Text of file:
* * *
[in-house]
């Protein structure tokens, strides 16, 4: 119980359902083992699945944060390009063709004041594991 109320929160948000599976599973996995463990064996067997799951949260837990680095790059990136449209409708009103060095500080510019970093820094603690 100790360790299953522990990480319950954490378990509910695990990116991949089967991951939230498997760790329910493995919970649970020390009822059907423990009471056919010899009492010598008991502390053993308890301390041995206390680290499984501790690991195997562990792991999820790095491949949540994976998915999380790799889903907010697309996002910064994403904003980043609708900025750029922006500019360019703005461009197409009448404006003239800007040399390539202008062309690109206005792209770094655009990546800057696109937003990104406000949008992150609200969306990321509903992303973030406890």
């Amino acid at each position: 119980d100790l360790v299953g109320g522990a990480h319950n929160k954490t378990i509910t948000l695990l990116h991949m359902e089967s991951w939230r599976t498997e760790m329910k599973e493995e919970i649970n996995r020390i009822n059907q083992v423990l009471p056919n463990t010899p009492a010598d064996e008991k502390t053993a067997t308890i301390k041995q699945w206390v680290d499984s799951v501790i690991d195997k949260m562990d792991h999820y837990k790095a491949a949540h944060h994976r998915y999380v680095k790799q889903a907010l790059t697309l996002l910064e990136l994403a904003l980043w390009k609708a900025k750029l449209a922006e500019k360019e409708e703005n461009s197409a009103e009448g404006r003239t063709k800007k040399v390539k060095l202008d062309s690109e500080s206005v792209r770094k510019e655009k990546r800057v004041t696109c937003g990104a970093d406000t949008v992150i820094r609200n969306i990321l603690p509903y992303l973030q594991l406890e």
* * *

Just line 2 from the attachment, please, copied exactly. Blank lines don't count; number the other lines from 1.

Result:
């Protein structure tokens, strides 16, 4: 119980359902083992699945944060390009063709004041594991 109320929160948000599976599973996995463990064996067997799951949260837990680095790059990136449209409708009103060095500080510019970093820094603690 100790360790299953522990990480319950954490378990509910695990990116991949089967991951939230498997760790329910493995919970649970020390009822059907423990009471056919010899009492010598008991502390053993308890301390041995206390680290499984501790690991195997562990792991999820790095491949949540994976998915999380790799889903907010697309996002910064994403904003980043609708900025750029922006500019360019703005461009197409009448404006003239800007040399390539202008062309690109206005792209770094655009990546800057696109937003990104406000949008992150609200969306990321509903992303973030406890």